SAN JUAN, Puerto Rico — Puerto Rico’s official death toll from Hurricane Maria more than doubled from 16 to 34 two weeks after the storm as a result of a full accounting intended to add up the piecemeal reports from around the island, Governor Ricardo Rosselló said Wednesday.
Rosselló said at a news briefing he had commissioned the accounting to add up the reports slow to arrive from devastated hospitals and local medical agencies. The new tally may still not be complete, but it offers the clearest picture yet of how people died during and after Maria, he said.
Nineteen people were killed directly by the storm — by drowning, being buried in mudslides, struck by falling objects, or otherwise, Rosselló said. He said the others had died indirectly — from a heart attack or suicide or because they languished without oxygen or necessary medical care as hospitals floundered without power and patients were cut off from care.
“We were not able to aggregate this complete set of data before,” Rosselló said. “We were getting little bits of certified data, but after yesterday’s effort, we have a more complete picture of what has occurred in terms of direct deaths due to the storm and indirect as well.”
Puerto Rican officials have not provided a detailed accounting of when, where, and how every death occurred, and they have not released the names of the 34 dead.
The government’s official count of the dead stood at 16 for days after the Category 4 hurricane plowed through, even as an island-wide power outage and a widespread lack of diesel raised deep worries about the fate of sick and frail residents who needed hospital treatment, regular dialysis, and other necessary care.
The new numbers show that the storm and its aftermath were not only deadlier than originally thought, but deadlier than President Trump apparently realized when he told Puerto Ricans on Tuesday that they should be proud that only 16 had died in the storm.
“Sixteen versus in the thousands,” Trump said as he visited the island, comparing the toll with the 1,833 killed by Hurricane Katrina in 2005. More than 80 people were killed by Hurricane Harvey, which devastated Texas in late August, according to government figures and news reports.
At the news conference, Rosselló also responded to Trump’s comment in an interview with Fox News that his administration could help the island wipe out its crushing $73 billion debt.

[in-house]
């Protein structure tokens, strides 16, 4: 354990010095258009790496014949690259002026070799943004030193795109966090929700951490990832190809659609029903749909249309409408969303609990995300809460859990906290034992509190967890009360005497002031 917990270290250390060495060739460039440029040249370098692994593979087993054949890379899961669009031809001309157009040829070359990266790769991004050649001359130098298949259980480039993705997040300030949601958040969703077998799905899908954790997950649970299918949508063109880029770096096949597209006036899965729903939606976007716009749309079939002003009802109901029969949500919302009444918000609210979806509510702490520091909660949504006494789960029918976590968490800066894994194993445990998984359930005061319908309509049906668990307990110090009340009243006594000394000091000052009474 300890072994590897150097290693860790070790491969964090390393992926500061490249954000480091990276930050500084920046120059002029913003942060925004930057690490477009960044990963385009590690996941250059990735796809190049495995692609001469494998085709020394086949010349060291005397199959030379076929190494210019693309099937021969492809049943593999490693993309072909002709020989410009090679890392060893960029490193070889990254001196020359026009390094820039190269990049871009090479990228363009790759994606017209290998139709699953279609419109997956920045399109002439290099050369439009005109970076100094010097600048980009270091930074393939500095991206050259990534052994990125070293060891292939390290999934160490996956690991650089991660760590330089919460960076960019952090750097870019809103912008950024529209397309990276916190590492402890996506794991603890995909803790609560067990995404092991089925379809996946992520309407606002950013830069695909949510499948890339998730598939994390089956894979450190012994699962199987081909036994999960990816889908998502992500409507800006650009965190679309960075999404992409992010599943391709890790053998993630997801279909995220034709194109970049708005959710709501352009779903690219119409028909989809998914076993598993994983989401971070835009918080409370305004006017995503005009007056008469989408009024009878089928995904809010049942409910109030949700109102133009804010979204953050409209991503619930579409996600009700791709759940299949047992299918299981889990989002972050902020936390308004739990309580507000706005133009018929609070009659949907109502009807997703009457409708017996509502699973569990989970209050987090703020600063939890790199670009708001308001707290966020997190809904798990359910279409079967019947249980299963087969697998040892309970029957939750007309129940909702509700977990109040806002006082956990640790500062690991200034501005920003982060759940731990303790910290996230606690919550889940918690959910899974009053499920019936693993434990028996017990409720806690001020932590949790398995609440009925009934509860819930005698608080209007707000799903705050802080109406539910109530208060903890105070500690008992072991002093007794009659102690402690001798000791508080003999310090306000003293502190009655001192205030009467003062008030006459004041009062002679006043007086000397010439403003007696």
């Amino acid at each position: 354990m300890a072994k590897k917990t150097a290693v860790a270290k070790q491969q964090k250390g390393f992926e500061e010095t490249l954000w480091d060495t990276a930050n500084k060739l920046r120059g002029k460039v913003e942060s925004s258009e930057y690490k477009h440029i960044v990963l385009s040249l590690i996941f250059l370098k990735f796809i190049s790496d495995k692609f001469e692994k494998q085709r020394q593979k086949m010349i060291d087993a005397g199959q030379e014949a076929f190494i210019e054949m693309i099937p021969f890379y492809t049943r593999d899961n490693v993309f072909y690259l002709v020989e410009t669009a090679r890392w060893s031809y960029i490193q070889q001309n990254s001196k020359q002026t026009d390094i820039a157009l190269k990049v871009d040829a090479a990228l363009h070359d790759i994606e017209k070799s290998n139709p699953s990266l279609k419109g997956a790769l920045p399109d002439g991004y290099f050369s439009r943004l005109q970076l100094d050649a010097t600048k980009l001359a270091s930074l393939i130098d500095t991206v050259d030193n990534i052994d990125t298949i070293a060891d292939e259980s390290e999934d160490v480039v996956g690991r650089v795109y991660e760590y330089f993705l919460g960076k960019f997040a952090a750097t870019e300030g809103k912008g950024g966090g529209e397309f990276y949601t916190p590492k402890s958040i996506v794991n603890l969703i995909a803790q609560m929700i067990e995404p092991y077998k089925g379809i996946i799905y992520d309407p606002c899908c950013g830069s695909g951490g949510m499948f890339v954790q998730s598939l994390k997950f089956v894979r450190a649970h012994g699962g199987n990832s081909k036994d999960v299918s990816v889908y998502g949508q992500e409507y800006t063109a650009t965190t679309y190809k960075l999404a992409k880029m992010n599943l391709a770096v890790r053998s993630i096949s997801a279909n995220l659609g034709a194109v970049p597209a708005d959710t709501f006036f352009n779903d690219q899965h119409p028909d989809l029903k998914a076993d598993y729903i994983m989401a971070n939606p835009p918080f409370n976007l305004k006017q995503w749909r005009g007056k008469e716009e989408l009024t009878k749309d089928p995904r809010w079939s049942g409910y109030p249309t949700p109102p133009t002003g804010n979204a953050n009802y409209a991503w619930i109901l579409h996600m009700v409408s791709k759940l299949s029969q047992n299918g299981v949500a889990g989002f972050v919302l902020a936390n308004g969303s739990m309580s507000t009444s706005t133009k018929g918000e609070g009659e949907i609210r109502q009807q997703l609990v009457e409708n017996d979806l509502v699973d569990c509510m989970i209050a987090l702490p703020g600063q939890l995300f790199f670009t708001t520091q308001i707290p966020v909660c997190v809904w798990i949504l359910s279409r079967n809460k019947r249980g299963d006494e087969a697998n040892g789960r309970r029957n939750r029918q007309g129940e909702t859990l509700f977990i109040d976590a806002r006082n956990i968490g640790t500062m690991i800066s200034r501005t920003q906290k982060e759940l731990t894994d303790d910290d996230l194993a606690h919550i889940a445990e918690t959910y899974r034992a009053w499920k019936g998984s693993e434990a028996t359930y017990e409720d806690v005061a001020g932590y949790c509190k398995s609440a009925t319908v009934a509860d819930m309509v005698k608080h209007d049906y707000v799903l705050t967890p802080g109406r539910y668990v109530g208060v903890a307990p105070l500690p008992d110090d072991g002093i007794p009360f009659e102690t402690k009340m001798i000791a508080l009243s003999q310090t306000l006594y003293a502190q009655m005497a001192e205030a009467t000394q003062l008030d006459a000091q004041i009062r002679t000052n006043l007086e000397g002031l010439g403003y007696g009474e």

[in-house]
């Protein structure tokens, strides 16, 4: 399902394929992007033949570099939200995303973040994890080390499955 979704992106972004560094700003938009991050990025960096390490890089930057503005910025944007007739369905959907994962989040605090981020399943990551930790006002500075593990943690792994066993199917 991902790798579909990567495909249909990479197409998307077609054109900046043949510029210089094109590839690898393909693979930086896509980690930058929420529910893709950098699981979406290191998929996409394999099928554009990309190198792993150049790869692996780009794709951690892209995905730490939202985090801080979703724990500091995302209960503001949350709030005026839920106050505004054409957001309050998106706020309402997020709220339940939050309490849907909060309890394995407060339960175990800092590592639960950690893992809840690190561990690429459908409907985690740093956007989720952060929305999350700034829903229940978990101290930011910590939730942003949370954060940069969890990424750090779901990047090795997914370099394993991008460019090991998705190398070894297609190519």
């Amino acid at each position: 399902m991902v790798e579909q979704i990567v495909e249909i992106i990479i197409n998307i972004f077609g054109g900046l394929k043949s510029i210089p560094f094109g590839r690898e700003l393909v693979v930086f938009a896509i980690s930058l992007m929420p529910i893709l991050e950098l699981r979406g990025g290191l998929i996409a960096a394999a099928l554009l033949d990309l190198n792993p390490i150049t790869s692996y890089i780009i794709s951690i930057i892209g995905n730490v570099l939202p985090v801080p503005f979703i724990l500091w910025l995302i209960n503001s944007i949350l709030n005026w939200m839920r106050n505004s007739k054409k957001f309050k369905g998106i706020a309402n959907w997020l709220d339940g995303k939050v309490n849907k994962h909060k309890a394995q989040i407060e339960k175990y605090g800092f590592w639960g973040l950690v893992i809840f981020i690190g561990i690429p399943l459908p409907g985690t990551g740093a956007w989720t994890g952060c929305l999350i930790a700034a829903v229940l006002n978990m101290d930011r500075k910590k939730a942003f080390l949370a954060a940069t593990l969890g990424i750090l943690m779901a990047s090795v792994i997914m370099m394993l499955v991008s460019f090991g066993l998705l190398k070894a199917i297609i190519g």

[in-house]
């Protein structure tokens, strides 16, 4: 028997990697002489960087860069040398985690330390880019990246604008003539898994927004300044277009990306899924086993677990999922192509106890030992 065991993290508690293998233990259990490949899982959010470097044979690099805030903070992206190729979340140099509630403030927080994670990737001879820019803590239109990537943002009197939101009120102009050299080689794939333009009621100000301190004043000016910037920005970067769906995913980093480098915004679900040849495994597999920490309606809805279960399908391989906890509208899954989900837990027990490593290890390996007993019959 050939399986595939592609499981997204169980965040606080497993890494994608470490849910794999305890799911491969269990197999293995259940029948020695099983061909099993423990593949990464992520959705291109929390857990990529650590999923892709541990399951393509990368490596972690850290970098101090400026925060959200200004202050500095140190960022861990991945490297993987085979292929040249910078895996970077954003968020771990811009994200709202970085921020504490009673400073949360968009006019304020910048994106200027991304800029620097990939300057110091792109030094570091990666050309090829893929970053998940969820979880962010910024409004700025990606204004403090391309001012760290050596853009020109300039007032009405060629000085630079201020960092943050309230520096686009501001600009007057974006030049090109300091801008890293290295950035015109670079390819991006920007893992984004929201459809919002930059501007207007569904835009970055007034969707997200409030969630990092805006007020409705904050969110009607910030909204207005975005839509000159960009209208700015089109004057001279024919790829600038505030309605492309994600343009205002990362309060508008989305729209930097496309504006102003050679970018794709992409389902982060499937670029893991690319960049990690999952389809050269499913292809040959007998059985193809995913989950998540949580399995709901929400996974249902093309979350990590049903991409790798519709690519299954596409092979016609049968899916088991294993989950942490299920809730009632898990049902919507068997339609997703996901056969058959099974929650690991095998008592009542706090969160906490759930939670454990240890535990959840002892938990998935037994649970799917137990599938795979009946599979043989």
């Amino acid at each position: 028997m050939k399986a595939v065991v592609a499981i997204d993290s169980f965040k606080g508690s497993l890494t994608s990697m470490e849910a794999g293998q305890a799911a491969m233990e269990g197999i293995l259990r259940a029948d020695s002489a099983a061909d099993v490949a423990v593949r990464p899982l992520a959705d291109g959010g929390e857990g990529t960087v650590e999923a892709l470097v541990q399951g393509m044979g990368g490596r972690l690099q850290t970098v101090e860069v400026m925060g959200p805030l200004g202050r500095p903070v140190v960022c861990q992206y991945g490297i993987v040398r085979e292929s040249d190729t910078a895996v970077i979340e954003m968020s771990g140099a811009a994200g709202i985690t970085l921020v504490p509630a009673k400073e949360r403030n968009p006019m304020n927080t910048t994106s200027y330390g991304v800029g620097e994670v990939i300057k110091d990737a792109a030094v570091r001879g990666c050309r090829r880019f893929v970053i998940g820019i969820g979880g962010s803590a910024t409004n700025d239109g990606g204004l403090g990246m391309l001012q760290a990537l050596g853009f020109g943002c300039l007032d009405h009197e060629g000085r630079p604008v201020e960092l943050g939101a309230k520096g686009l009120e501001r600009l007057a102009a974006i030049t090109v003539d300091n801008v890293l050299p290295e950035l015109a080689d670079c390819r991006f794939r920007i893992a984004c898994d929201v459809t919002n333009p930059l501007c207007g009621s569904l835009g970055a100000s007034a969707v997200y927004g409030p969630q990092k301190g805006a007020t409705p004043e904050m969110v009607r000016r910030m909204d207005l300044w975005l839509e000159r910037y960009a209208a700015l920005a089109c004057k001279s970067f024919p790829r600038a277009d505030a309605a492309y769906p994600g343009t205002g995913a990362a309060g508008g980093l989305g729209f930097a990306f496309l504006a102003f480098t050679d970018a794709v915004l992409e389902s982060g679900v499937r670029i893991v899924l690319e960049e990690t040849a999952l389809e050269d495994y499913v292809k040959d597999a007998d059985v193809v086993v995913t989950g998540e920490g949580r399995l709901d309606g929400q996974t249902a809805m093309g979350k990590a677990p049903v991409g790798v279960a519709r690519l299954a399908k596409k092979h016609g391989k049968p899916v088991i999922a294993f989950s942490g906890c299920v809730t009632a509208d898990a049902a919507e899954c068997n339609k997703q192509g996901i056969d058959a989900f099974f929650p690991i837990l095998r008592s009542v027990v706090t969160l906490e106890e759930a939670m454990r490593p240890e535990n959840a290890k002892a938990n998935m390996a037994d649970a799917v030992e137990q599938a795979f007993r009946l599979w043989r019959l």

“That is the president’s opinion,” Rosselló said. “I am concerned only with actions and not words. I am concerned with getting the people of Puerto Rico what they need.”
Trump’s vow Tuesday to wipe out Puerto Rico’s massive debt issues was quickly dismissed Wednesday by White House budget director Mick Mulvaney, revealing how senior administration officials continue to struggle for ways to respond to the US territory’s financial problems.
Trump said in an interview with Fox News, ‘‘They owe a lot of money to your friends on Wall Street and we’re going to have to wipe that out. You’re going to say goodbye to that, I don’t know if it’s Goldman Sachs, but whoever it is you can wave goodbye to that.’’
Bloomberg reported that Trump’s comments sent the value of Puerto Rico debt plunging, with a key general obligation bond due in 2035 falling to a record low of 32 cents on the dollar, a roughly 25 percent drop in one day.
Mulvaney said he had discussed the issue with Trump on the flight back to Washington late Tuesday and that the debt would not be wiped out after all.
‘‘I wouldn’t take it word for word with that,’’ Mulvaney said on CNN.
Congress last year passed a law called the Puerto Rico Oversight, Management, and Economic Stability Act, known as PROMESA, which was meant to help Puerto Rico restructure its debt. Mulvaney said that process would continue and that the Trump administration was focused on helping the island recover from the hurricane in the near term.
Puerto Rico’s governor said that 91 percent of the island is still without power with no swift improvement in sight.
Other areas have shown improvement. He said 70 percent of supermarkets and 76 percent of gas stations are now operational and about 43 percent of the island now has telecommunications, compared with 25 percent last week. Roughly half the island still does not have access to water.
There have been 246,000 applications for Federal Emergency Management Agency individual assistance in the past two days, said Alejandro De La Campa, the FEMA regional director.
Also, the top US general overseeing hurricane relief in Puerto Rico said the military will establish numerous hospitals there in coming days, as thousands of additional troops and dozens more helicopters arrive.
Army Lieutenant General Jeffrey S. Buchanan described in a phone interview a mission that is still evolving and growing as the US government grapples with an extended response to Hurricane Maria. Buchanan arrived Sept. 28 when there were about 4,100 US troops involved in relief efforts, and he said that number has more than doubled to 9,000, including about 4,000 members of the National Guard.
At least a ‘‘couple thousand’’ more troops will deploy from the mainland United States, Buchanan said. The Puerto Rico National Guard, whose members have been slow to activate as they dealt with devastation in their own homes and carried out full-time jobs as first responders, also is expected to increasingly play an important role, he said.Material from the Washington Post was used in this report.